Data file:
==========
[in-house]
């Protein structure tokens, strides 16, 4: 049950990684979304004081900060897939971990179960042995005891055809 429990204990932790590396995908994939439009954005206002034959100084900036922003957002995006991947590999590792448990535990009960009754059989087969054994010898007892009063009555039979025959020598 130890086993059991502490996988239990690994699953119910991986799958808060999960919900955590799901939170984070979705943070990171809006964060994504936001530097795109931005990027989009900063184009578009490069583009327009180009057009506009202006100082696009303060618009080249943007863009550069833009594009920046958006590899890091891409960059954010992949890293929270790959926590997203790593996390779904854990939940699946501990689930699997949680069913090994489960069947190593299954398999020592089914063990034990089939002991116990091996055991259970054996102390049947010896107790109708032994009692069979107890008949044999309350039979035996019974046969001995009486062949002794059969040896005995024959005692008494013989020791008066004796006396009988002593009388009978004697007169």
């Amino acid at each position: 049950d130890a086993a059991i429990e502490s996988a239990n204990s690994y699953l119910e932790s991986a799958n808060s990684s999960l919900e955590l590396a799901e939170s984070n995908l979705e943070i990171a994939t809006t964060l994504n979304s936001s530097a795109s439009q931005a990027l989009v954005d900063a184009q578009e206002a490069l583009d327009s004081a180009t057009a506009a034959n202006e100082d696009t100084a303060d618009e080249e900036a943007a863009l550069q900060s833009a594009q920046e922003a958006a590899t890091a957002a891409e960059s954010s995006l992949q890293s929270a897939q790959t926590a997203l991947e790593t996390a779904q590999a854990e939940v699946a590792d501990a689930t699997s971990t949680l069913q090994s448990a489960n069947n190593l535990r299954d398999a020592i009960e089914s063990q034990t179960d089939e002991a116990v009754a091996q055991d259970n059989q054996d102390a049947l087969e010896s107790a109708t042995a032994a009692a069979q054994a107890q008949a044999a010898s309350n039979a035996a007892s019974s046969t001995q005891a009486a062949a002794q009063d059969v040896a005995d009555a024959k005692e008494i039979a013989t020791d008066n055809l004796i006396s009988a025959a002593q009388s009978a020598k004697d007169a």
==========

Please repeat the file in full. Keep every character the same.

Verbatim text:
[in-house]
């Protein structure tokens, strides 16, 4: 049950990684979304004081900060897939971990179960042995005891055809 429990204990932790590396995908994939439009954005206002034959100084900036922003957002995006991947590999590792448990535990009960009754059989087969054994010898007892009063009555039979025959020598 130890086993059991502490996988239990690994699953119910991986799958808060999960919900955590799901939170984070979705943070990171809006964060994504936001530097795109931005990027989009900063184009578009490069583009327009180009057009506009202006100082696009303060618009080249943007863009550069833009594009920046958006590899890091891409960059954010992949890293929270790959926590997203790593996390779904854990939940699946501990689930699997949680069913090994489960069947190593299954398999020592089914063990034990089939002991116990091996055991259970054996102390049947010896107790109708032994009692069979107890008949044999309350039979035996019974046969001995009486062949002794059969040896005995024959005692008494013989020791008066004796006396009988002593009388009978004697007169």
């Amino acid at each position: 049950d130890a086993a059991i429990e502490s996988a239990n204990s690994y699953l119910e932790s991986a799958n808060s990684s999960l919900e955590l590396a799901e939170s984070n995908l979705e943070i990171a994939t809006t964060l994504n979304s936001s530097a795109s439009q931005a990027l989009v954005d900063a184009q578009e206002a490069l583009d327009s004081a180009t057009a506009a034959n202006e100082d696009t100084a303060d618009e080249e900036a943007a863009l550069q900060s833009a594009q920046e922003a958006a590899t890091a957002a891409e960059s954010s995006l992949q890293s929270a897939q790959t926590a997203l991947e790593t996390a779904q590999a854990e939940v699946a590792d501990a689930t699997s971990t949680l069913q090994s448990a489960n069947n190593l535990r299954d398999a020592i009960e089914s063990q034990t179960d089939e002991a116990v009754a091996q055991d259970n059989q054996d102390a049947l087969e010896s107790a109708t042995a032994a009692a069979q054994a107890q008949a044999a010898s309350n039979a035996a007892s019974s046969t001995q005891a009486a062949a002794q009063d059969v040896a005995d009555a024959k005692e008494i039979a013989t020791d008066n055809l004796i006396s009988a025959a002593q009388s009978a020598k004697d007169a």